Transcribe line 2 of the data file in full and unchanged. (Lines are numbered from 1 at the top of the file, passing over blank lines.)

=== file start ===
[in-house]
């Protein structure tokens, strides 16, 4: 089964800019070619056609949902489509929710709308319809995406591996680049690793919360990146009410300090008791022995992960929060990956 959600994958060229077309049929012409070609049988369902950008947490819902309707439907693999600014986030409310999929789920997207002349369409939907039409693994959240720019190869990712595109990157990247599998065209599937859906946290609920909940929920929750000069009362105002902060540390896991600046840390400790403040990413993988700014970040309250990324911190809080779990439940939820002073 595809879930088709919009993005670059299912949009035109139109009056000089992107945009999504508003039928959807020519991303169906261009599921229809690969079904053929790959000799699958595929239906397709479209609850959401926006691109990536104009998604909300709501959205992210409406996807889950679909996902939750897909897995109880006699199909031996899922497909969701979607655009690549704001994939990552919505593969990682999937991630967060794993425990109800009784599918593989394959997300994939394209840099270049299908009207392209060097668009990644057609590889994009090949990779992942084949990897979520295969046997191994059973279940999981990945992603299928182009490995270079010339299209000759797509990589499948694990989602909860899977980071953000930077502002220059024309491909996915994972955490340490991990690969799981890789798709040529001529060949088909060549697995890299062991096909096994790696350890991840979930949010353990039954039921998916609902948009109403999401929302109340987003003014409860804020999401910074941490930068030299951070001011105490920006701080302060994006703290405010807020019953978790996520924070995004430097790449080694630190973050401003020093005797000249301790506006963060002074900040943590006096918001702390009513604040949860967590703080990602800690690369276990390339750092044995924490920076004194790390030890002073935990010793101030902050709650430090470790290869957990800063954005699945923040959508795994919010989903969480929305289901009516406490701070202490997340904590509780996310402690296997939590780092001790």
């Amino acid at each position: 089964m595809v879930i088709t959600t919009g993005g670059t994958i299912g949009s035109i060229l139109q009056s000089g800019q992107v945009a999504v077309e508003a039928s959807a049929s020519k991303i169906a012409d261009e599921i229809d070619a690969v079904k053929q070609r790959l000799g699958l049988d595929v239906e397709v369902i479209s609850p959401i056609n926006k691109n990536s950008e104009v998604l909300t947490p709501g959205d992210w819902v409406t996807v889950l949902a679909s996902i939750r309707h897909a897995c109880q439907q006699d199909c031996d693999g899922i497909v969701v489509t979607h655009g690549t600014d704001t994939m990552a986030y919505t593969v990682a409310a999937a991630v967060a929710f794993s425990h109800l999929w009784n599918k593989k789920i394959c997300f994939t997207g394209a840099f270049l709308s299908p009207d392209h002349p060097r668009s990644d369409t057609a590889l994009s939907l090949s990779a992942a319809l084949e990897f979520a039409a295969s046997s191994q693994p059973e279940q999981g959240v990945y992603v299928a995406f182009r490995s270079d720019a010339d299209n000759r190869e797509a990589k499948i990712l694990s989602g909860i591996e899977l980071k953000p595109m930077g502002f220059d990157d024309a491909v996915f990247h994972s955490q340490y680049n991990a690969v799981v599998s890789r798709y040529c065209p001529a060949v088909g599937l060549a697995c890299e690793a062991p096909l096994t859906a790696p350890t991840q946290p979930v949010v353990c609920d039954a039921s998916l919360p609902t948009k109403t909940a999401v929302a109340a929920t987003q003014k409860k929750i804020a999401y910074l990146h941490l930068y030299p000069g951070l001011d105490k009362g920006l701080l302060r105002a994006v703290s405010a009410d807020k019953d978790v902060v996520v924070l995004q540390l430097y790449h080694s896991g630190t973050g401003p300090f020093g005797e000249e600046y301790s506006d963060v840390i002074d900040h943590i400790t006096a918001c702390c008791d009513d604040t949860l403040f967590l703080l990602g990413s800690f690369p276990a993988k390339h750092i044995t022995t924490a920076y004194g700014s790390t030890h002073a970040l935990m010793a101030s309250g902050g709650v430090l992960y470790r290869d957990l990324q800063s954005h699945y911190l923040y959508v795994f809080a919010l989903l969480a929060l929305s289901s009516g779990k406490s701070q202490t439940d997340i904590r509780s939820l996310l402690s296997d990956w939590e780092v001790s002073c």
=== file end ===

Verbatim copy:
């Protein structure tokens, strides 16, 4: 089964800019070619056609949902489509929710709308319809995406591996680049690793919360990146009410300090008791022995992960929060990956 959600994958060229077309049929012409070609049988369902950008947490819902309707439907693999600014986030409310999929789920997207002349369409939907039409693994959240720019190869990712595109990157990247599998065209599937859906946290609920909940929920929750000069009362105002902060540390896991600046840390400790403040990413993988700014970040309250990324911190809080779990439940939820002073 595809879930088709919009993005670059299912949009035109139109009056000089992107945009999504508003039928959807020519991303169906261009599921229809690969079904053929790959000799699958595929239906397709479209609850959401926006691109990536104009998604909300709501959205992210409406996807889950679909996902939750897909897995109880006699199909031996899922497909969701979607655009690549704001994939990552919505593969990682999937991630967060794993425990109800009784599918593989394959997300994939394209840099270049299908009207392209060097668009990644057609590889994009090949990779992942084949990897979520295969046997191994059973279940999981990945992603299928182009490995270079010339299209000759797509990589499948694990989602909860899977980071953000930077502002220059024309491909996915994972955490340490991990690969799981890789798709040529001529060949088909060549697995890299062991096909096994790696350890991840979930949010353990039954039921998916609902948009109403999401929302109340987003003014409860804020999401910074941490930068030299951070001011105490920006701080302060994006703290405010807020019953978790996520924070995004430097790449080694630190973050401003020093005797000249301790506006963060002074900040943590006096918001702390009513604040949860967590703080990602800690690369276990390339750092044995924490920076004194790390030890002073935990010793101030902050709650430090470790290869957990800063954005699945923040959508795994919010989903969480929305289901009516406490701070202490997340904590509780996310402690296997939590780092001790």